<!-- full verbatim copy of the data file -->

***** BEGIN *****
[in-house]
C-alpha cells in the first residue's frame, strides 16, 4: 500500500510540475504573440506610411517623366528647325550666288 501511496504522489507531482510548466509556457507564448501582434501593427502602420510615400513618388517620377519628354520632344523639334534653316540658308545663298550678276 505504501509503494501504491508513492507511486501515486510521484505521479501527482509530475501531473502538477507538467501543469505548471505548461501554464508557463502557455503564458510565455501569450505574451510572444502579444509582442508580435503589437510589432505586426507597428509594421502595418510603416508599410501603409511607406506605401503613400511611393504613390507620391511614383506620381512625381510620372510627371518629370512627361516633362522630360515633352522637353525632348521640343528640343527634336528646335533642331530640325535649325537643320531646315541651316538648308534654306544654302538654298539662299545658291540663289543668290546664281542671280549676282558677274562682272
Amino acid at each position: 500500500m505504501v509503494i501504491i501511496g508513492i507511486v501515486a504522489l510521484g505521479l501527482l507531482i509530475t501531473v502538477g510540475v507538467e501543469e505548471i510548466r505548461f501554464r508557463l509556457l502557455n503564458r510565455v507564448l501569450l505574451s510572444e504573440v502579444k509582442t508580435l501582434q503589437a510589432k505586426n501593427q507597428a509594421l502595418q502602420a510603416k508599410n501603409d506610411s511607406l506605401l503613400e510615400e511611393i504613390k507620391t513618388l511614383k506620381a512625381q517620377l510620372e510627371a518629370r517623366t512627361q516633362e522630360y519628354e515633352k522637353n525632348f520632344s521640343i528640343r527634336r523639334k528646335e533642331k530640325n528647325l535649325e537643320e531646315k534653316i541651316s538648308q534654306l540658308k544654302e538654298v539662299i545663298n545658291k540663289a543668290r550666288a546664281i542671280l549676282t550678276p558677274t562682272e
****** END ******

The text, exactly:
[in-house]
C-alpha cells in the first residue's frame, strides 16, 4: 500500500510540475504573440506610411517623366528647325550666288 501511496504522489507531482510548466509556457507564448501582434501593427502602420510615400513618388517620377519628354520632344523639334534653316540658308545663298550678276 505504501509503494501504491508513492507511486501515486510521484505521479501527482509530475501531473502538477507538467501543469505548471505548461501554464508557463502557455503564458510565455501569450505574451510572444502579444509582442508580435503589437510589432505586426507597428509594421502595418510603416508599410501603409511607406506605401503613400511611393504613390507620391511614383506620381512625381510620372510627371518629370512627361516633362522630360515633352522637353525632348521640343528640343527634336528646335533642331530640325535649325537643320531646315541651316538648308534654306544654302538654298539662299545658291540663289543668290546664281542671280549676282558677274562682272
Amino acid at each position: 500500500m505504501v509503494i501504491i501511496g508513492i507511486v501515486a504522489l510521484g505521479l501527482l507531482i509530475t501531473v502538477g510540475v507538467e501543469e505548471i510548466r505548461f501554464r508557463l509556457l502557455n503564458r510565455v507564448l501569450l505574451s510572444e504573440v502579444k509582442t508580435l501582434q503589437a510589432k505586426n501593427q507597428a509594421l502595418q502602420a510603416k508599410n501603409d506610411s511607406l506605401l503613400e510615400e511611393i504613390k507620391t513618388l511614383k506620381a512625381q517620377l510620372e510627371a518629370r517623366t512627361q516633362e522630360y519628354e515633352k522637353n525632348f520632344s521640343i528640343r527634336r523639334k528646335e533642331k530640325n528647325l535649325e537643320e531646315k534653316i541651316s538648308q534654306l540658308k544654302e538654298v539662299i545663298n545658291k540663289a543668290r550666288a546664281i542671280l549676282t550678276p558677274t562682272e